The need for a follow-up mammogram

“We want you to come back in for another mammogram. There is a dense area that we would like additional views on.”

I heard the nurse speaking, but it took a few minutes to comprehend what she was saying. She did go on to say that they didn’t see a mass or anything like that. It was just a “dense” area.

As soon as I got off the phone with her, I turned to my husband and told him that they wanted to take another look at my left breast. (We had actually been getting ready to go to the movies – a daytime date while the kids were in school.)

“Don’t worry,” he said.

He knew exactly where my mind had gone. My friend Trish was diagnosed with breast cancer in 2013. She passed away this past August when the cancer spread to her brain.

I immediately called and made an appointment for a follow-up mammogram. The scheduler told me it could take up to an hour and a half and had to be done at a different facility. With that news, I knew I wouldn’t get in that day. We were going out of town the next day so the earliest appointment I could get would be the following Tuesday.

Even during the movie, my mind kept wandering back to what a dense area could mean. I sent a message to my Aunt who works in a radiology facility in California. She wrote back that this was very common and often was nothing serious. My mom and other aunt both echoed the same thing.

So I went off to the beach for the weekend and put it out of my mind. Tuesday came, and I went to the Women’s Imaging Center. As I sat in the waiting room, I checked my Facebook account. Trish’s husband posted how his kids’ teachers were planning on doing something special for the kids because that weekend would be the first Mother’s Day since Trish died.

After changing into my wonderful special blue top, I was taken to another waiting room where two other woman waited. It didn’t take long for me to realize that both of them had breast cancer.

I picked up a Reader’s Digest magazine to read one of their columns where people send in funny little antidotes. A headline caught my attention, and I started to read an article about a doctor who knew his wife was dying of cancer but didn’t tell her he knew the diagnosis was terminal. It was not the best article to read while waiting.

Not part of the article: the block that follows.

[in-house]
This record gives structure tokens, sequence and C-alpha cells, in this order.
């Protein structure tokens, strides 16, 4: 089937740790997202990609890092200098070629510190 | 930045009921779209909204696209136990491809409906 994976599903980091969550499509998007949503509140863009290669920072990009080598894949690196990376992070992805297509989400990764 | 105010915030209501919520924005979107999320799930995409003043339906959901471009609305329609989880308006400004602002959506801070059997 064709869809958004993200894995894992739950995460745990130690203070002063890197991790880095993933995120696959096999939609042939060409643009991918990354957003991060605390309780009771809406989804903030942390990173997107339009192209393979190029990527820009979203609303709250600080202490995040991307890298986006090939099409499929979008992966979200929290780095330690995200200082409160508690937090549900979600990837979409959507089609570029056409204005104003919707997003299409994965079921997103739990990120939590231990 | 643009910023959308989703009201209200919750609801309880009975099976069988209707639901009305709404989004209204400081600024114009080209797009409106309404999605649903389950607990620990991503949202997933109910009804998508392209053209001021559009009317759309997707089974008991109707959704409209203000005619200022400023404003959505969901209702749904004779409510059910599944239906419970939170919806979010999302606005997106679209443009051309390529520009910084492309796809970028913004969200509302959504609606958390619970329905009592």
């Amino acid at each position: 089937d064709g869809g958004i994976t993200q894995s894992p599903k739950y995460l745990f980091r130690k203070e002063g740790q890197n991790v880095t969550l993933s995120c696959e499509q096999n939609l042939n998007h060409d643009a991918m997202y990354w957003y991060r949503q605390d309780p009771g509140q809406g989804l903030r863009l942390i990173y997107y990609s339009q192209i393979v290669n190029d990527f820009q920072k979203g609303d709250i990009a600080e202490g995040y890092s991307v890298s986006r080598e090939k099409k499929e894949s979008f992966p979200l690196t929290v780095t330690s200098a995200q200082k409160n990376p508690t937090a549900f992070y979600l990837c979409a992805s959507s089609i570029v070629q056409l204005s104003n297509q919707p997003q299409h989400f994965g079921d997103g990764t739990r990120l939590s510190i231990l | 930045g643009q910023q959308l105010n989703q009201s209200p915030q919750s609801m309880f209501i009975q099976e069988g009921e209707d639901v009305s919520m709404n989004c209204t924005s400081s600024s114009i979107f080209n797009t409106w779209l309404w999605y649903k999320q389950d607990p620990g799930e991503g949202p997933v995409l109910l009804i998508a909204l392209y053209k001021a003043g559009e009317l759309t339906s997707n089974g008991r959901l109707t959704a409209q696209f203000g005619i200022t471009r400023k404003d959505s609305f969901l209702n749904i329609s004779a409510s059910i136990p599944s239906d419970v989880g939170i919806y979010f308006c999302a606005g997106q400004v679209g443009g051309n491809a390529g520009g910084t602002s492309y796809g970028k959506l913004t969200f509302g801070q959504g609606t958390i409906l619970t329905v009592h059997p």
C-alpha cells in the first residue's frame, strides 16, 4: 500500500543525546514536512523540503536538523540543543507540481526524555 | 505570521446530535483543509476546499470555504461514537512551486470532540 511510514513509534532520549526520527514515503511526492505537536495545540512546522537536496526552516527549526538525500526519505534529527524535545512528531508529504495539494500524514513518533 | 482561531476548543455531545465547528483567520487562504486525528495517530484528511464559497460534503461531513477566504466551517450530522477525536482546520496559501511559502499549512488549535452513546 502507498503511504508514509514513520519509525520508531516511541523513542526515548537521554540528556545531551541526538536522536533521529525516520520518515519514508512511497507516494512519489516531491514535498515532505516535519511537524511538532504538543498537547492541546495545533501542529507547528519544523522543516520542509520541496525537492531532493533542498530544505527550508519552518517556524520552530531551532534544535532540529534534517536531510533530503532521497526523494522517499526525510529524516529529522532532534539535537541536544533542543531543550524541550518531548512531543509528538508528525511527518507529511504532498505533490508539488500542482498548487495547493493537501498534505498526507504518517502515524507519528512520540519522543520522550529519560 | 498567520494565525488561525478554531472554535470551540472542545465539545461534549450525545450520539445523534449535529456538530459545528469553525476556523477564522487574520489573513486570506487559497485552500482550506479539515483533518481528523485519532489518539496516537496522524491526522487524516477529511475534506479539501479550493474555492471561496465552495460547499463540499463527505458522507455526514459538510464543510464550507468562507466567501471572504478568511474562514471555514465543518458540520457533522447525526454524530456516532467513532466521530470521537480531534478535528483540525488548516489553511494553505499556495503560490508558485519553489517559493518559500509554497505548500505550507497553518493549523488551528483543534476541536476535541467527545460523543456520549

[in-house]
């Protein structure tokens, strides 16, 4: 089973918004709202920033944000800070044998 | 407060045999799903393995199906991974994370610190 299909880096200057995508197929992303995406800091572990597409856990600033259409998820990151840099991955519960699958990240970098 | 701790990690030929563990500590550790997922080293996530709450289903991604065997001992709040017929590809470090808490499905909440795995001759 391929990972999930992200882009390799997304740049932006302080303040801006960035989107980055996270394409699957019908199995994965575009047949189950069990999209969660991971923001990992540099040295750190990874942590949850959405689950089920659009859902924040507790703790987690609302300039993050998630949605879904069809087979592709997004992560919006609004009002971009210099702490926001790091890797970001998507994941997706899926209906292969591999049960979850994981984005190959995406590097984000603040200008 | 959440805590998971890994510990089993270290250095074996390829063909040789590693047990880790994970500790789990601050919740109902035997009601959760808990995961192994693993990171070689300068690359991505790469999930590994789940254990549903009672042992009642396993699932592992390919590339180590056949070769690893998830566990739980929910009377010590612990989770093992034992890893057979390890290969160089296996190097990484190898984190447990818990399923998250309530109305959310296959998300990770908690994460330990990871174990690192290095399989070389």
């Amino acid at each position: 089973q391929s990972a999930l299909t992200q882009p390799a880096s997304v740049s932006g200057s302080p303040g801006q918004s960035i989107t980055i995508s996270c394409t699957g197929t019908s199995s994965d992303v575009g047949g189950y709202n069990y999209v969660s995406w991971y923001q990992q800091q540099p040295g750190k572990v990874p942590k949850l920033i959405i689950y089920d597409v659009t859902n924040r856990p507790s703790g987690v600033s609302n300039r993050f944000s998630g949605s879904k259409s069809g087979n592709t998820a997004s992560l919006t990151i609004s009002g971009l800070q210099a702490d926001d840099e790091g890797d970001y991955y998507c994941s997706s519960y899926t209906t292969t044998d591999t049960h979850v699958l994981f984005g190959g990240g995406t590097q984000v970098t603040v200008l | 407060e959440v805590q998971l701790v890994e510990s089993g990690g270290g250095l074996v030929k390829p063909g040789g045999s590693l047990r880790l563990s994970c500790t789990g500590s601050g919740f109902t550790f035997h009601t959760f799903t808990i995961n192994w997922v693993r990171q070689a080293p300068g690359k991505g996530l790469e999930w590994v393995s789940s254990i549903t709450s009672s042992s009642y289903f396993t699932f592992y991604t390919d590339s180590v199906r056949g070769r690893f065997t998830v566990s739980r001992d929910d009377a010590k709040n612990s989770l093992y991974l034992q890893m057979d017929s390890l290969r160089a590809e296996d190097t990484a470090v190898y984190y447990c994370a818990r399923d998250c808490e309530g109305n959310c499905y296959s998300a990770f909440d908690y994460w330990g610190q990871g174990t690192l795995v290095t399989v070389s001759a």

mammogramWhen I went in for the mammogram, the technician showed me the questionable area. It was close to my body at the top of my left breast. A mammogram is always uncomfortable, but I knew this one wouldn’t be fun because of the location they would be trying to view. And I was right.

After they took two views, the technician said they would do a sonogram of the area next and then the radiologist would review the scans. I think it was the combination of things, but I actually was getting quite concerned. I thought about Trish and the other women I have known who have or had breast cancer. Most of them survived it but there are no guarantees. Trish had the most positive attitude. She was sure she would beat cancer. And for a while, it seemed she had. And then cancer cells appeared in her spinal fluid. Within 8 months, she was gone.

As it turns out, my dense area is a cyst. It is a common thing, and as long as it is not causing me any problems, nothing needs to be done. I actually got into my car and cried with relief. I knew the odds were that it was nothing, but it still was close enough of a scare that had me thinking “what if.”

 

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3 thoughts on “The need for a follow-up mammogram

  1. sjhigbee says:

    Well done for immediately following it up and I’m delighted it has proved to be nothing serious.

  2. Joan Lindgren says:

    Glad to hear everything is fine. Scary having to worry about it over the weekend. Hope everyone does their preventive health procedures.

  3. I had the same experience. Only they came back and said the area needed a biopsy. I did it on the spot–a painful ultrasound biopsy. And a few days later, filled with anxiety, my cancer was confirmed. The really good news is that BECAUSE I GOT YEARLY MAMMOGRAMS we had caught it early. It had not spread into my lymph nodes. My treatment would be removal of the breast, immediate reconstruction, and taking a pill for ten years. This month it will be three years. Cancer is nearly always curable–IF it is caught early. So, lesson learned, get your mammograms every year without fail!!!

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